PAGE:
Xcode beachballs when opening *any* existing project

  • It's finally happened to me.  This morning, while deleting text in a source code file, Xcode began beachballing.  After force-quitting, it now beachballs when I attempt to open *any* project I've previously created, including projects which I have not touched in weeks.  I am able to run Xcode on alternate launches by clicking "Don't Reopen" to the "last time you force quit" dialog.  But upon doing an "Open Recent" with any existing .xcodeproj, the ball starts rolling again.

    I've searched, and tried removing the following items…

    • ~/Library/Caches/com.apple.dt.Xcode
    • /Users/jk/Library/Application Support/Xcode/IntermediateBuildFiles
    • ~/Library/Preferences/com.apple.dt.Xcode.plist

    None of this helped.

    I'm still using Xcode 4.5 still (because I've read on this list that 4.6 builds apps which won't run on 10.6.)

    What's next?

    Thanks!

    Jerry Krinock
  • On Apr 16, 2013, at 09:37 , Jerry Krinock <jerry...> wrote:

    > because I've read on this list that 4.6 builds apps which won't run on 10.6

    4.6.1 fixed that.
  • On Apr 16, 2013, at 9:37 AM, Jerry Krinock <jerry...> wrote:

    > It's finally happened to me.  This morning, while deleting text in a source code file, Xcode began beachballing.  After force-quitting, it now beachballs when I attempt to open *any* project I've previously created, including projects which I have not touched in weeks

    I have this verbal tic where, whenever I hear the word “beachballs", I blurt out “sample it!”

    You’re lucky we’re not in the same office — if we were, I’d have hit you on the head with a stick like a cranky Zen master delivering a koan. ;-)

    Seriously, looking at what type of code the process is stuck in can very often identify the type of problem. And if not, it can be attached to a bug report to send to Apple.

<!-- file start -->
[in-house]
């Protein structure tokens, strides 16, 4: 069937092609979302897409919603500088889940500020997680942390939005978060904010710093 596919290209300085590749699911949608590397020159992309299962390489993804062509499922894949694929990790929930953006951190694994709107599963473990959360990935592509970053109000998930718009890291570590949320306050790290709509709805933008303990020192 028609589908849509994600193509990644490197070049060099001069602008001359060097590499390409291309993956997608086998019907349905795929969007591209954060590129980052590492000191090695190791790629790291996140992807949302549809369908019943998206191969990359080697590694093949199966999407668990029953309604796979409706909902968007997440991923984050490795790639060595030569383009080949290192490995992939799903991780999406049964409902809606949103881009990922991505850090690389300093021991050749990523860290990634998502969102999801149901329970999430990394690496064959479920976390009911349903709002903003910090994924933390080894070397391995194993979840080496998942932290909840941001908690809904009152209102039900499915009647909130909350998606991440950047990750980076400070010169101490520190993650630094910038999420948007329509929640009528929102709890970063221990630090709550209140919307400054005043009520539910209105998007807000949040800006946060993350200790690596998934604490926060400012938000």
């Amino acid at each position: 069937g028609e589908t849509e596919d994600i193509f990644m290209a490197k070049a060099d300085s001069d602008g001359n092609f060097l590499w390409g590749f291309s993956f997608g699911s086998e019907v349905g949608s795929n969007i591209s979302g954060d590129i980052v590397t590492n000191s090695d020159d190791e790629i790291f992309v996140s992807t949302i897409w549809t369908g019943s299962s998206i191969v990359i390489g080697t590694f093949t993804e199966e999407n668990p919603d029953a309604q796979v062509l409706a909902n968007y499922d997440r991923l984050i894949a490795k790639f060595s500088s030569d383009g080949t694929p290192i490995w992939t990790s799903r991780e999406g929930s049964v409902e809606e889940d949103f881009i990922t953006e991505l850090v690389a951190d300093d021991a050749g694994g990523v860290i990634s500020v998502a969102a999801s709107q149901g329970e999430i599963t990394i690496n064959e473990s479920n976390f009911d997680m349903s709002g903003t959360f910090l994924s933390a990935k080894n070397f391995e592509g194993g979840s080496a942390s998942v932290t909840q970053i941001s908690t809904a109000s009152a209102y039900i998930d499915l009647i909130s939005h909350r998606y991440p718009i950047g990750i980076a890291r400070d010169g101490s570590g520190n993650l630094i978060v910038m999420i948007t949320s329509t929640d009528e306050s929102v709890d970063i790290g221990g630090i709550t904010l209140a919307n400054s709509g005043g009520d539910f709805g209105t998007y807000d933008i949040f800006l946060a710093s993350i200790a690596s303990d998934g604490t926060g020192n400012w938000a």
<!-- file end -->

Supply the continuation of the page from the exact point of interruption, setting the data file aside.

—Jens
  • Well, the solution was … Restart the Mac.

    On 2013 Apr 16, at 09:42, Quincey Morris <quinceymorris...> wrote:

    > 4.6.1 fixed [building for 10.6].

    Thanks, Quincey.  I'll update to to 4.6.2 now.
  • On Apr 16, 2013, at 10:25 , Jerry Krinock <jerry...> wrote:

    >> 4.6.1 fixed [building for 10.6].

    Perhaps it's worth adding that 4.6.1 *also* fixed -- for me at least -- the other problem where some apps built with Xcode 4.5/4.6 would crash on OS X10.6 when you (say) tried to choose something from the "File" menu. A few other people reported this behavior here or on cocoa-dev.

    AFAICT from the terse and cryptic response to my bug report on the matter, that other problem was a GC issue and it didn't sound like it was ever going to be fixed. ("GC is deprecated.")

    However, the app I was having trouble with now seems to run just fine on 10.6.8 when built with 4.6.1. At last I don't have to boot into 10.7 to use Xcode 4.3.3 to build for 10.6!
  • On Apr 16, 2013, at 09:43, Jens Alfke <jens...> wrote:

    >
    > On Apr 16, 2013, at 9:37 AM, Jerry Krinock <jerry...> wrote:
    >
    >> It's finally happened to me.  This morning, while deleting text in a source code file, Xcode began beachballing.  After force-quitting, it now beachballs when I attempt to open *any* project I've previously created, including projects which I have not touched in weeks
    >
    > I have this verbal tic where, whenever I hear the word “beachballs", I blurt out “sample it!”

    "sample" is so last decade :)

    The new hotness is spindump. Spindump has the advantage that it samples all of the processes running on the system. This is becoming more and more valuable, as many modern Mac applications (including Xcode) rely on other processes to do a lot of the heavy lifting (whether they be command-line tools such as the compiler, launchd launch agents, xpc services or whatever else). For apps like these sample may only be providing half of the picture. (i.e. it may be clear that Xcode is waiting on some other process, but you get no insight into what that other process is busy doing)

    > You’re lucky we’re not in the same office — if we were, I’d have hit you on the head with a stick like a cranky Zen master delivering a koan. ;-)
    >
    > Seriously, looking at what type of code the process is stuck in can very often identify the type of problem. And if not, it can be attached to a bug report to send to Apple.

    Even more in-depth is sysdiagnose. While it can be overkill in many situations, I find myself often asking for its output as it includes a vast amount of data useful for diagnosing all sorts of issues (you can run it yourself and peek at the data it generates to get an idea of just how in depth it goes). It is one of the first tools I run in the event of a spin or hang or if I see strange memory use in an app.

    --
    Clark Smith Cox III
    <clark.cox...>
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